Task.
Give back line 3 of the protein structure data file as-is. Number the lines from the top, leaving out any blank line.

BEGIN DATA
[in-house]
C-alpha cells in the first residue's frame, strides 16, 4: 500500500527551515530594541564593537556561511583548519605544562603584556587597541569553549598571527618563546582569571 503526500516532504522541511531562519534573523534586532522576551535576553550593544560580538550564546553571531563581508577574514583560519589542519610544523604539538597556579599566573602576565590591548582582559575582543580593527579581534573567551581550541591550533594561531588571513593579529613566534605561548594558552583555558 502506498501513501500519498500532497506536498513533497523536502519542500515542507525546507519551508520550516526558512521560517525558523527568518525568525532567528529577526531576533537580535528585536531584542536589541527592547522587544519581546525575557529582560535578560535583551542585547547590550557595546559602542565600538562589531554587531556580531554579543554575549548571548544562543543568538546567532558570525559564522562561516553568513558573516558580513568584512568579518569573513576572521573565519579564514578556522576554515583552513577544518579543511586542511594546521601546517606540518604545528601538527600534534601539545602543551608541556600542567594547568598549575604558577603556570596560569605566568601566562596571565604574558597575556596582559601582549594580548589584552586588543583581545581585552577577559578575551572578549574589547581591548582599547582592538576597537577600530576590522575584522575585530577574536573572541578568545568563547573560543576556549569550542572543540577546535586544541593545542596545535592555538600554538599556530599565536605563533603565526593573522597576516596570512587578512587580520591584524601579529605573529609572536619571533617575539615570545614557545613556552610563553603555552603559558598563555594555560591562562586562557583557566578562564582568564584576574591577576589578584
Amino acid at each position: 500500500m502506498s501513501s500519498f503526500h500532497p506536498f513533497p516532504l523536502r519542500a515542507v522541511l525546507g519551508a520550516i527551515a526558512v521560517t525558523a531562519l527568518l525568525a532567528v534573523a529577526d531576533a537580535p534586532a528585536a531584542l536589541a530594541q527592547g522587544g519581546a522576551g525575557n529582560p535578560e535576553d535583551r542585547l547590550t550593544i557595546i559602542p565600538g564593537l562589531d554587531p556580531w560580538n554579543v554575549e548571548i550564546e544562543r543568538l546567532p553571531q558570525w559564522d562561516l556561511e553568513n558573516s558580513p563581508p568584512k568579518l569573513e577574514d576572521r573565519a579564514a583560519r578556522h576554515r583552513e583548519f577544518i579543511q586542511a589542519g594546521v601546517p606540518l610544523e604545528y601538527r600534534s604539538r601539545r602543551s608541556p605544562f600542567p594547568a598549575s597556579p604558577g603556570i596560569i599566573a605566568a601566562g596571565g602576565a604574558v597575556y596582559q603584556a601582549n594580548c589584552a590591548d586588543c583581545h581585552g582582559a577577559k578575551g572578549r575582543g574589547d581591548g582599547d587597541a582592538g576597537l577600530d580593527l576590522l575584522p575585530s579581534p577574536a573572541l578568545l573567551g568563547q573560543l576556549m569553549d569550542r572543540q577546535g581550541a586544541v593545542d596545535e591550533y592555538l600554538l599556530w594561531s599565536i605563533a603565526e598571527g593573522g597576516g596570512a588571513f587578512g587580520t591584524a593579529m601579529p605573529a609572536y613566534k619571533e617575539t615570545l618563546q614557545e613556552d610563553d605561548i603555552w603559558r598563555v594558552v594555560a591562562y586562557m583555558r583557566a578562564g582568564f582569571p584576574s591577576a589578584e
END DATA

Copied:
Amino acid at each position: 500500500m502506498s501513501s500519498f503526500h500532497p506536498f513533497p516532504l523536502r519542500a515542507v522541511l525546507g519551508a520550516i527551515a526558512v521560517t525558523a531562519l527568518l525568525a532567528v534573523a529577526d531576533a537580535p534586532a528585536a531584542l536589541a530594541q527592547g522587544g519581546a522576551g525575557n529582560p535578560e535576553d535583551r542585547l547590550t550593544i557595546i559602542p565600538g564593537l562589531d554587531p556580531w560580538n554579543v554575549e548571548i550564546e544562543r543568538l546567532p553571531q558570525w559564522d562561516l556561511e553568513n558573516s558580513p563581508p568584512k568579518l569573513e577574514d576572521r573565519a579564514a583560519r578556522h576554515r583552513e583548519f577544518i579543511q586542511a589542519g594546521v601546517p606540518l610544523e604545528y601538527r600534534s604539538r601539545r602543551s608541556p605544562f600542567p594547568a598549575s597556579p604558577g603556570i596560569i599566573a605566568a601566562g596571565g602576565a604574558v597575556y596582559q603584556a601582549n594580548c589584552a590591548d586588543c583581545h581585552g582582559a577577559k578575551g572578549r575582543g574589547d581591548g582599547d587597541a582592538g576597537l577600530d580593527l576590522l575584522p575585530s579581534p577574536a573572541l578568545l573567551g568563547q573560543l576556549m569553549d569550542r572543540q577546535g581550541a586544541v593545542d596545535e591550533y592555538l600554538l599556530w594561531s599565536i605563533a603565526e598571527g593573522g597576516g596570512a588571513f587578512g587580520t591584524a593579529m601579529p605573529a609572536y613566534k619571533e617575539t615570545l618563546q614557545e613556552d610563553d605561548i603555552w603559558r598563555v594558552v594555560a591562562y586562557m583555558r583557566a578562564g582568564f582569571p584576574s591577576a589578584e